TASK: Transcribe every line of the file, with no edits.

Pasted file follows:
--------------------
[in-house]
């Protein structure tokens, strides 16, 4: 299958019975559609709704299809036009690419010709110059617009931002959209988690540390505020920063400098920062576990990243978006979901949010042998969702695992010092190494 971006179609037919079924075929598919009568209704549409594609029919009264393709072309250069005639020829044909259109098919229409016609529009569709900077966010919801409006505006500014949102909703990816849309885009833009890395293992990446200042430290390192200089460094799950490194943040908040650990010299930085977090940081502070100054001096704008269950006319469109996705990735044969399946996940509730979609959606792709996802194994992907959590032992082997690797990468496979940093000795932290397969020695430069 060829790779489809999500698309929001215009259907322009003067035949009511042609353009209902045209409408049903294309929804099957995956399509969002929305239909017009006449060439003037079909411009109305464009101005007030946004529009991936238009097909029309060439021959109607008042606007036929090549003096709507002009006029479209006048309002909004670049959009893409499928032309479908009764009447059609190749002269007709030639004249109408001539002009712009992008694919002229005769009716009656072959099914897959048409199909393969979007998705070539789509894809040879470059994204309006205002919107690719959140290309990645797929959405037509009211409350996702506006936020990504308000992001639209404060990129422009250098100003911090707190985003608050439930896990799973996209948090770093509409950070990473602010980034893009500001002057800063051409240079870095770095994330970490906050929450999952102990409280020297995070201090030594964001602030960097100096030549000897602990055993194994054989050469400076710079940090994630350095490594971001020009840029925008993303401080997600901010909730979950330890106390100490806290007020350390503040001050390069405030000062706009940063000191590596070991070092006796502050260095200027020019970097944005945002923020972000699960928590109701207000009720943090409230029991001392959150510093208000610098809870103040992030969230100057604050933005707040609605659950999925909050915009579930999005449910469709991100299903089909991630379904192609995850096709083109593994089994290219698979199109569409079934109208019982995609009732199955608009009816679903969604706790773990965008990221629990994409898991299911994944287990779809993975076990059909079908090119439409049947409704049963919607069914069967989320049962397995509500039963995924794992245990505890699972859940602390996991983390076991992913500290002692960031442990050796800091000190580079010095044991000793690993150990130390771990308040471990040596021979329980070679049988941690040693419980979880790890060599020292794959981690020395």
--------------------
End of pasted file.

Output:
[in-house]
């Protein structure tokens, strides 16, 4: 299958019975559609709704299809036009690419010709110059617009931002959209988690540390505020920063400098920062576990990243978006979901949010042998969702695992010092190494 971006179609037919079924075929598919009568209704549409594609029919009264393709072309250069005639020829044909259109098919229409016609529009569709900077966010919801409006505006500014949102909703990816849309885009833009890395293992990446200042430290390192200089460094799950490194943040908040650990010299930085977090940081502070100054001096704008269950006319469109996705990735044969399946996940509730979609959606792709996802194994992907959590032992082997690797990468496979940093000795932290397969020695430069 060829790779489809999500698309929001215009259907322009003067035949009511042609353009209902045209409408049903294309929804099957995956399509969002929305239909017009006449060439003037079909411009109305464009101005007030946004529009991936238009097909029309060439021959109607008042606007036929090549003096709507002009006029479209006048309002909004670049959009893409499928032309479908009764009447059609190749002269007709030639004249109408001539002009712009992008694919002229005769009716009656072959099914897959048409199909393969979007998705070539789509894809040879470059994204309006205002919107690719959140290309990645797929959405037509009211409350996702506006936020990504308000992001639209404060990129422009250098100003911090707190985003608050439930896990799973996209948090770093509409950070990473602010980034893009500001002057800063051409240079870095770095994330970490906050929450999952102990409280020297995070201090030594964001602030960097100096030549000897602990055993194994054989050469400076710079940090994630350095490594971001020009840029925008993303401080997600901010909730979950330890106390100490806290007020350390503040001050390069405030000062706009940063000191590596070991070092006796502050260095200027020019970097944005945002923020972000699960928590109701207000009720943090409230029991001392959150510093208000610098809870103040992030969230100057604050933005707040609605659950999925909050915009579930999005449910469709991100299903089909991630379904192609995850096709083109593994089994290219698979199109569409079934109208019982995609009732199955608009009816679903969604706790773990965008990221629990994409898991299911994944287990779809993975076990059909079908090119439409049947409704049963919607069914069967989320049962397995509500039963995924794992245990505890699972859940602390996991983390076991992913500290002692960031442990050796800091000190580079010095044991000793690993150990130390771990308040471990040596021979329980070679049988941690040693419980979880790890060599020292794959981690020395």